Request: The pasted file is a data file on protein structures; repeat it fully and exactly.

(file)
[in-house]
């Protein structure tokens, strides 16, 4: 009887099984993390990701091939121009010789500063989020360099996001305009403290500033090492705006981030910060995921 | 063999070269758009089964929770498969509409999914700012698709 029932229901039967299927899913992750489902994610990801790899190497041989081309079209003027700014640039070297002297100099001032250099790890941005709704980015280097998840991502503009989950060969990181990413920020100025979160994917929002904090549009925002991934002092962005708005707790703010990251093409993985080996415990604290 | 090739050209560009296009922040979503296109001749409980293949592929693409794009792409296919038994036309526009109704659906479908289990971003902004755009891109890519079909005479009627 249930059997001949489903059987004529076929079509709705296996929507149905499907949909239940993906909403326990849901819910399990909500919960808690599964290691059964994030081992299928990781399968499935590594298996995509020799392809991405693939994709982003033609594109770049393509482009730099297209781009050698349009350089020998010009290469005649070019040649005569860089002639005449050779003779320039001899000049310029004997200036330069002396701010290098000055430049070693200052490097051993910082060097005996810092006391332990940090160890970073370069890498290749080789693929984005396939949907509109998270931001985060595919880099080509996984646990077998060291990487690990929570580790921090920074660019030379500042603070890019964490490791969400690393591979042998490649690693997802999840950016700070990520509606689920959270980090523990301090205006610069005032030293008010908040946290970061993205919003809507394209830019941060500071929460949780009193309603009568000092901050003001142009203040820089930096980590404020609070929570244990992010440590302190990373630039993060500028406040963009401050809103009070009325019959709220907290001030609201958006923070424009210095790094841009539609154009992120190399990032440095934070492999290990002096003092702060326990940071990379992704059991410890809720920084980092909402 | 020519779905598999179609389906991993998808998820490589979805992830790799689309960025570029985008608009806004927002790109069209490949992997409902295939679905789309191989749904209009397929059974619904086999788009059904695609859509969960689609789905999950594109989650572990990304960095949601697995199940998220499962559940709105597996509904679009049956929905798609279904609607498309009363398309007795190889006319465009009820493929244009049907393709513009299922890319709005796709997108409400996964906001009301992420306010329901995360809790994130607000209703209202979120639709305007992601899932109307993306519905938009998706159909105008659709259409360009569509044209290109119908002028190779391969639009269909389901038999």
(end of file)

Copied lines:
[in-house]
């Protein structure tokens, strides 16, 4: 009887099984993390990701091939121009010789500063989020360099996001305009403290500033090492705006981030910060995921 | 063999070269758009089964929770498969509409999914700012698709 029932229901039967299927899913992750489902994610990801790899190497041989081309079209003027700014640039070297002297100099001032250099790890941005709704980015280097998840991502503009989950060969990181990413920020100025979160994917929002904090549009925002991934002092962005708005707790703010990251093409993985080996415990604290 | 090739050209560009296009922040979503296109001749409980293949592929693409794009792409296919038994036309526009109704659906479908289990971003902004755009891109890519079909005479009627 249930059997001949489903059987004529076929079509709705296996929507149905499907949909239940993906909403326990849901819910399990909500919960808690599964290691059964994030081992299928990781399968499935590594298996995509020799392809991405693939994709982003033609594109770049393509482009730099297209781009050698349009350089020998010009290469005649070019040649005569860089002639005449050779003779320039001899000049310029004997200036330069002396701010290098000055430049070693200052490097051993910082060097005996810092006391332990940090160890970073370069890498290749080789693929984005396939949907509109998270931001985060595919880099080509996984646990077998060291990487690990929570580790921090920074660019030379500042603070890019964490490791969400690393591979042998490649690693997802999840950016700070990520509606689920959270980090523990301090205006610069005032030293008010908040946290970061993205919003809507394209830019941060500071929460949780009193309603009568000092901050003001142009203040820089930096980590404020609070929570244990992010440590302190990373630039993060500028406040963009401050809103009070009325019959709220907290001030609201958006923070424009210095790094841009539609154009992120190399990032440095934070492999290990002096003092702060326990940071990379992704059991410890809720920084980092909402 | 020519779905598999179609389906991993998808998820490589979805992830790799689309960025570029985008608009806004927002790109069209490949992997409902295939679905789309191989749904209009397929059974619904086999788009059904695609859509969960689609789905999950594109989650572990990304960095949601697995199940998220499962559940709105597996509904679009049956929905798609279904609607498309009363398309007795190889006319465009009820493929244009049907393709513009299922890319709005796709997108409400996964906001009301992420306010329901995360809790994130607000209703209202979120639709305007992601899932109307993306519905938009998706159909105008659709259409360009569509044209290109119908002028190779391969639009269909389901038999």